Murray State University

Poster Title

Seroprevalence and Titer Concentration Testing for Leptospirosis in Equine

Presenter Information

Ashley HimmelsbaughFollow

Major

Equine Science

Institution 22-23

Murray State University

Department

Agriculture

Abstract

The most common best management practice used to combat diseases in horses is vaccination, which can decrease the incidence or severity of illness. However, the duration of immunity will vary for each vaccination and must be considered for revaccination purposes. Titer concentration, which evaluates antibodies in the blood, may be a helpful way of determining how long an animal has immunity to a disease. Leptospirosis, a zoonotic, bacterial disease, can result in uveitis, potentially leading to blindness, and abortion in mares. One serovar, Leptospirosis pomona (L. pomona), is associated with most cases of clinical disease in horses in North America. There is one approved vaccine, specific for L. pomona, currently available for this disease. The objective of this study was to evaluate the immune response in horses to the L. pomona vaccine.

Forty previously unvaccinated horses from the Murray State University Equine Center were used in this study. None had previously documented issues with uveitis or abortion. Blood was drawn and serum removed for evaluation of leptospirosis titers. Horses were then divided into TRT (vaccinated, n=20) or CON (not vaccinated, n=20), and TRT horses were vaccinated for leptospirosis. Blood samples were collected from 37 (TRT n=20; CON n=17) horses 14 d post-vaccination. Horses in the TRT group received booster vaccines 3 wk after the first vaccination. Blood samples were again collected from 37 horses 14 d post booster. At each collection, 20 ml of blood were collected by jugular venipuncture into 2 red top vacutainer® tubes. Samples were centrifuged and serum removed within 24 hours. Serum was delivered to the Breathitt Veterinary Center and either analyzed within 48 hours or frozen until analysis could be completed. Descriptive statistics were used to evaluate the results.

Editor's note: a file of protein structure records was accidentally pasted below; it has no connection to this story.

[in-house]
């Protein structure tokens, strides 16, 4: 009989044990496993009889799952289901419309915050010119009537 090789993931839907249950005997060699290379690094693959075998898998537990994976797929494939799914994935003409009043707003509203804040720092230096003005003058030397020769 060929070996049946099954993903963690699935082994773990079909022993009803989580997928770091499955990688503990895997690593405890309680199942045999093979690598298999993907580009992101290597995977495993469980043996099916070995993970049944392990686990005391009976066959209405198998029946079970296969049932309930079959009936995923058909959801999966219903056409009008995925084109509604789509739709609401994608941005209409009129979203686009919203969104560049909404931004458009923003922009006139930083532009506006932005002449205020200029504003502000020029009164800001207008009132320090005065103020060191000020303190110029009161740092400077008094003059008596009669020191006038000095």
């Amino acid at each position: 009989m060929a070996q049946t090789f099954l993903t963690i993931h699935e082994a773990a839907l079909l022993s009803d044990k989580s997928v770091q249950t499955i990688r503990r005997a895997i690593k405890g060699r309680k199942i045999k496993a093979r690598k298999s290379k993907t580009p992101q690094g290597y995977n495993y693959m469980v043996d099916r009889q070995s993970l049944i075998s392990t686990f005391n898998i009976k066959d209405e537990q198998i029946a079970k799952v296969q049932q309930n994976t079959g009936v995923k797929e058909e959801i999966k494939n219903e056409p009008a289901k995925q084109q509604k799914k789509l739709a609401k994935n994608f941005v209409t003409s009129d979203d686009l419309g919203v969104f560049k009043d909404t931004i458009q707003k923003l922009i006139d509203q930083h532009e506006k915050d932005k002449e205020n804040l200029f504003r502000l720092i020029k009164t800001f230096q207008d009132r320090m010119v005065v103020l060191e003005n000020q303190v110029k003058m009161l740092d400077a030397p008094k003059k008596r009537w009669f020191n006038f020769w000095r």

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Seroprevalence and Titer Concentration Testing for Leptospirosis in Equine

The most common best management practice used to combat diseases in horses is vaccination, which can decrease the incidence or severity of illness. However, the duration of immunity will vary for each vaccination and must be considered for revaccination purposes. Titer concentration, which evaluates antibodies in the blood, may be a helpful way of determining how long an animal has immunity to a disease. Leptospirosis, a zoonotic, bacterial disease, can result in uveitis, potentially leading to blindness, and abortion in mares. One serovar, Leptospirosis pomona (L. pomona), is associated with most cases of clinical disease in horses in North America. There is one approved vaccine, specific for L. pomona, currently available for this disease. The objective of this study was to evaluate the immune response in horses to the L. pomona vaccine.

Forty previously unvaccinated horses from the Murray State University Equine Center were used in this study. None had previously documented issues with uveitis or abortion. Blood was drawn and serum removed for evaluation of leptospirosis titers. Horses were then divided into TRT (vaccinated, n=20) or CON (not vaccinated, n=20), and TRT horses were vaccinated for leptospirosis. Blood samples were collected from 37 (TRT n=20; CON n=17) horses 14 d post-vaccination. Horses in the TRT group received booster vaccines 3 wk after the first vaccination. Blood samples were again collected from 37 horses 14 d post booster. At each collection, 20 ml of blood were collected by jugular venipuncture into 2 red top vacutainer® tubes. Samples were centrifuged and serum removed within 24 hours. Serum was delivered to the Breathitt Veterinary Center and either analyzed within 48 hours or frozen until analysis could be completed. Descriptive statistics were used to evaluate the results.